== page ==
XML:UK is holding a one-day conference entitled titled “Publishing 2.0” at Bletchley Park on Wednesday 25th April 2007. Bletchley Park was the location of the United Kingdom’s main codebreaking establishment during the Second World War and is now a museum (and has a train station!). The event will examine some of the more cutting-edge applications of XML technology to publishing. With keynotes by Sean McGrath and Kate Warlock and a series of must-see presentations, this will be the place to be on the last Wednesday in April.
Just a quick note to mention that we’ve now set up a new mailing list email@example.com for public discussion of OTMI - the Open Text Mining Interface proposed by Nature. See the list information page here for details on subscribing to the list and to access the mail archives.
And many thanks to the Crossref folks for hosting this for us!
This post on Adobe’s Creative Solutions PR blog may be worth a gander:
_“This new update, the Adobe XMP 4.1, provides new libraries for developers to read, write and update XMP in popular image, document and video file formats including: JPEG, PSD, TIFF, AVI, WAV, MPEG, MP3, MOV, INDD, PS, EPS and PNG. In addition, the rewritten XMP 4.1 libraries have been optimized into two major components, the XMP Core and the XMP Files.
We thought that this program might interest our CrossTech bloggers.
Howard Ratner, Chief Technology Officer, Executive Vice-President at Nature Publishing Group is on the agenda.
More information is available at: http://www.siia.net/content/events_face.asp.
You may register for this event at: http://www.siia.net/events/prereg.asp?eventid=709
Apologies to blog yet another of my posts to Nascent, this time on Agile Descriptions - a talk I gave the week before last before the LC Future of Bibliographic Control WG. (Don’t worry - I shan’t be making it a habit of this.) But certain aspects of the talk (powerpoint is here) may be interesting to this readership, in particular the slides on microformats and how these are tentatively being deployed on Nature Network, and also a detailed anatomy of OTMI files.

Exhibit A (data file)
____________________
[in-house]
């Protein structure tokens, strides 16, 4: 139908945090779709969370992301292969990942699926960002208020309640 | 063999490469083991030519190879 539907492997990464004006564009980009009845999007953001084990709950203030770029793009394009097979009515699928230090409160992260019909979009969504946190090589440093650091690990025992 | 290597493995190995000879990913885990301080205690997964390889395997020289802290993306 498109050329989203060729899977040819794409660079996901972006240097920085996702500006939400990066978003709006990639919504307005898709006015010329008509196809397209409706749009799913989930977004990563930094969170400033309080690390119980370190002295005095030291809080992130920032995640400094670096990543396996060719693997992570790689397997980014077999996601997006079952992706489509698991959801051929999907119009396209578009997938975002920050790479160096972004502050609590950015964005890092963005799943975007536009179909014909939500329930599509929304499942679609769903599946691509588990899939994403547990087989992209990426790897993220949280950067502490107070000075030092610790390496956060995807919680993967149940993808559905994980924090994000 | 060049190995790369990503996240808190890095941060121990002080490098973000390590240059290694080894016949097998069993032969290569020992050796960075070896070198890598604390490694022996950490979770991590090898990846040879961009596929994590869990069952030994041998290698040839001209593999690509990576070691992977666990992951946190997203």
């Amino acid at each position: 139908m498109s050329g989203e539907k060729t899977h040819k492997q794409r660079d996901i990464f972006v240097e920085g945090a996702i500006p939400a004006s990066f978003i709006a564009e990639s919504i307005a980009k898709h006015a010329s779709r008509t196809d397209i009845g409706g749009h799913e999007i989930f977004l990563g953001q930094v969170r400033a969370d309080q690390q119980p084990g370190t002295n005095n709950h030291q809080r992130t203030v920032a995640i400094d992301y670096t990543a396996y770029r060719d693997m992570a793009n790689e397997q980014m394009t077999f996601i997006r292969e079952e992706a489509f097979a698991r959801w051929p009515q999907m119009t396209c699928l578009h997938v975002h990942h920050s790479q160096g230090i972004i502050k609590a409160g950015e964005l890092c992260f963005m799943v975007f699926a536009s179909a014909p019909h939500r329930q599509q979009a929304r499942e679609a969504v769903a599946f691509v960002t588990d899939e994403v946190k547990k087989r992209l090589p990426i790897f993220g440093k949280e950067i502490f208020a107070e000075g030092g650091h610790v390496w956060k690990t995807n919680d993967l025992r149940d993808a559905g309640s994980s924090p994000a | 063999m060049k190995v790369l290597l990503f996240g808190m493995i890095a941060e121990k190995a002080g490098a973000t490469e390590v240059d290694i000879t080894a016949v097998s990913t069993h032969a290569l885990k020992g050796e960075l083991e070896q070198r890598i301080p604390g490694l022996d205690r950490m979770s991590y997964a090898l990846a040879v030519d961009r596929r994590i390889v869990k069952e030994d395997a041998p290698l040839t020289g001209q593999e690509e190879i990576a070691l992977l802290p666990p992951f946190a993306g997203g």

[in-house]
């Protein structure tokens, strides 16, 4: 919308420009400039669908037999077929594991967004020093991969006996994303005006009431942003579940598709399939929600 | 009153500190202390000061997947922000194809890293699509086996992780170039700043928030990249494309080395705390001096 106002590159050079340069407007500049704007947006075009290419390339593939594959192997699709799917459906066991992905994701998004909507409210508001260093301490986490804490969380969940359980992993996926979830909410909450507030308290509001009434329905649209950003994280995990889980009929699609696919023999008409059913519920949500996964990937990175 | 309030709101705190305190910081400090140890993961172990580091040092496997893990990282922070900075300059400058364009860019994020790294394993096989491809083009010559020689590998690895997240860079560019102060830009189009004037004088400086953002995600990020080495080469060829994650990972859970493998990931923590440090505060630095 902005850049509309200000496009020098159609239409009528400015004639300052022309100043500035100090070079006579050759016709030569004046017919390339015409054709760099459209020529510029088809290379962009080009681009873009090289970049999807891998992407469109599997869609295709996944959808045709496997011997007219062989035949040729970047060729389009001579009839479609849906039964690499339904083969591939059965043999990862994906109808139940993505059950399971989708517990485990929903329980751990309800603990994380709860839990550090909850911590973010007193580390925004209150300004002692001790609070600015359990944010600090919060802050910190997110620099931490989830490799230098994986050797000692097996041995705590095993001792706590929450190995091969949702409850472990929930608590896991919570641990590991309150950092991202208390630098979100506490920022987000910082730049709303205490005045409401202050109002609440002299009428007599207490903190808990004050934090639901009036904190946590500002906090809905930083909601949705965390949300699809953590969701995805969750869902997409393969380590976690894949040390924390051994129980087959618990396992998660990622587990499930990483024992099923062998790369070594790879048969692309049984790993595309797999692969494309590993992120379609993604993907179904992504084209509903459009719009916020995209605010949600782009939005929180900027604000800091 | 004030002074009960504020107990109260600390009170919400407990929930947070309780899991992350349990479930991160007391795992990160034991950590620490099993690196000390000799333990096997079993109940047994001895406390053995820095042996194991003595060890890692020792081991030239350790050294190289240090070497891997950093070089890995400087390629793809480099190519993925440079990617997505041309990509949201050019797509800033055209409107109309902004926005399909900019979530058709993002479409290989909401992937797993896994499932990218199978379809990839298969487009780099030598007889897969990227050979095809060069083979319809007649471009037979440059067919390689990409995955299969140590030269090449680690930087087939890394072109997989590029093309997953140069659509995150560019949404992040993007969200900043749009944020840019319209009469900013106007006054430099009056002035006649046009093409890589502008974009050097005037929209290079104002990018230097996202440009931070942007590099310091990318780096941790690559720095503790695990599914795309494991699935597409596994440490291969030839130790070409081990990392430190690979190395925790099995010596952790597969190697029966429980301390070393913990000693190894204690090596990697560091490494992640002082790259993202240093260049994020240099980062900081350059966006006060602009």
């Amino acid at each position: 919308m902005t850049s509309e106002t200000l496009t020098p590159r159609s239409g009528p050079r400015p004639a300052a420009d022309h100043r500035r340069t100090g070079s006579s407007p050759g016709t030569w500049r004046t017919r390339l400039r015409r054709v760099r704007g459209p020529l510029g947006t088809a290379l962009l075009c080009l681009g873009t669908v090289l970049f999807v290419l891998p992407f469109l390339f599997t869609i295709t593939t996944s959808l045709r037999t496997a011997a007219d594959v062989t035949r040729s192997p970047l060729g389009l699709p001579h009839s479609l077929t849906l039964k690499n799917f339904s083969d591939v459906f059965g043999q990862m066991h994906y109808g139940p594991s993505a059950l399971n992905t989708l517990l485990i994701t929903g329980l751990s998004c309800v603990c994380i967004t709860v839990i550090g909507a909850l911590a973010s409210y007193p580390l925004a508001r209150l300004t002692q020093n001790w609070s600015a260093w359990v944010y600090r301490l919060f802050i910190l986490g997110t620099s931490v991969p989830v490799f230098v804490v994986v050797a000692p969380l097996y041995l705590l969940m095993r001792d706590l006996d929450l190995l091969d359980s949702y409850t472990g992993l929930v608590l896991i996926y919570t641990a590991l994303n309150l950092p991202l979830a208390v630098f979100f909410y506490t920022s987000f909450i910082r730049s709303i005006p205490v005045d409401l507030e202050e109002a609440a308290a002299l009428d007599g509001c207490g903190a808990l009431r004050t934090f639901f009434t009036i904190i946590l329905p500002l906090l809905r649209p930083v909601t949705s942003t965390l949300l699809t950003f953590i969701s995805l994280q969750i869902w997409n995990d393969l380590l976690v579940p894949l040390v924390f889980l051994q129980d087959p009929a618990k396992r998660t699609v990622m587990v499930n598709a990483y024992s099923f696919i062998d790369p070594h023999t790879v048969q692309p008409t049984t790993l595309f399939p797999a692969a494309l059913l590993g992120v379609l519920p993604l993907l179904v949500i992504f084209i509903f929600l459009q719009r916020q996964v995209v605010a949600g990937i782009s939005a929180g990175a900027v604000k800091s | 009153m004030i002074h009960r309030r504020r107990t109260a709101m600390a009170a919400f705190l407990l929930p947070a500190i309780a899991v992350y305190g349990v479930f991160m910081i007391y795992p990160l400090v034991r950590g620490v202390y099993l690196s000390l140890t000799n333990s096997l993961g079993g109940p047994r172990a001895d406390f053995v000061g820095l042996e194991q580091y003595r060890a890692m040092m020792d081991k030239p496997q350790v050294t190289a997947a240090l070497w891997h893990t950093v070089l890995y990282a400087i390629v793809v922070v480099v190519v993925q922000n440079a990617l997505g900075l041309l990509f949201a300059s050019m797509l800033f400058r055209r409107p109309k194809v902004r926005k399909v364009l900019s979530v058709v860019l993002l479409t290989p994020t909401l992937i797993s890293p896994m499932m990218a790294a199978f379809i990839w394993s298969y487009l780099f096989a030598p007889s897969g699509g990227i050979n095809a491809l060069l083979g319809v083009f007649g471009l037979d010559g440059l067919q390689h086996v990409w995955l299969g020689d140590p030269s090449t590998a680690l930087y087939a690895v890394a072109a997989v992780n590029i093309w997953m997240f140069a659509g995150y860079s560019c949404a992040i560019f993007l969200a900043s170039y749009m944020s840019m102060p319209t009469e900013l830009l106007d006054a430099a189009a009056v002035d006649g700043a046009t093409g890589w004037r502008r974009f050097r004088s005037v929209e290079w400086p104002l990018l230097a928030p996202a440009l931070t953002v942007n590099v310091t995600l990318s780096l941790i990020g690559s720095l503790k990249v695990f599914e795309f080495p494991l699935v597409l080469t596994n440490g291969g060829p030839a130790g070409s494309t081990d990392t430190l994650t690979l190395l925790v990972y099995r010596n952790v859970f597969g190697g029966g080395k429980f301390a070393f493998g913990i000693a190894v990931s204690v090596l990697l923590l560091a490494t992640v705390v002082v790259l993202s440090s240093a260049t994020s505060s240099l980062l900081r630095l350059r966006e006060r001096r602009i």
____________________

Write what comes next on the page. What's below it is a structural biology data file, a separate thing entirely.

I just posted this entry on Nascent, Nature’s Web Publishing blog, about Nature’s new look for web feeds which essentially boils down to our using the RSS 1.0 ‘mod_content’ module to add in a rich content description for human consumption to complement our long-standing commitment to machine-readable descriptions. We are thus able to deliver full citation details in our RSS feeds as XHTML in CDATA sections for humans and as DC/PRISM properties for machines, the whole encoded in our feed format of choice - RSS 1.
Leigh Dodds proposes in this post some solutions to persistent linking using web crawlers and social bookmarking.
“When I use del.icio.us, CiteULike, or Connotea or other social bookmarking service, I end up bookmarking the URL of the site I’m currently using. Its this specific URL that goes into their database and associated with user-assigned tags, etc.
A more generally applicable approach to addressing this issue, one that is not specific to academic publishing, would be to include, in each article page, embedded metadata that indicates the preferred bookmark link.
We’ve just posted an update about OTMI (the Open Text Mining Interface) on our Web Publishing blog Nascent. This post details the following changes:
Contact email - firstname.lastname@example.org
Wiki - http://opentextmining.org/
Repository - http://www.nature.com/otmi/journals.opml The OTMI content repository currently provides two years’ worth of full text across five of our titles:
Nature Reviews Drug Discovery
Nature Structural & Molecular Biology
In light of my earlier post on OTMI, the mail copied below from Sebastian Hammer at Index Data about open content may be of interest. They are looking to compile a listing of web sources of open content - see this page for further details.
(Via XML4lib and other lists.)
Just in case anybody may not have seen this, here‘s the testimony of Sir Tim Berners-Lee yesterday before a House of Representatives Subcommittee on Telecommunications and the Internet. Required reading.
(Via this post yesterday in the Save the Internet blog.)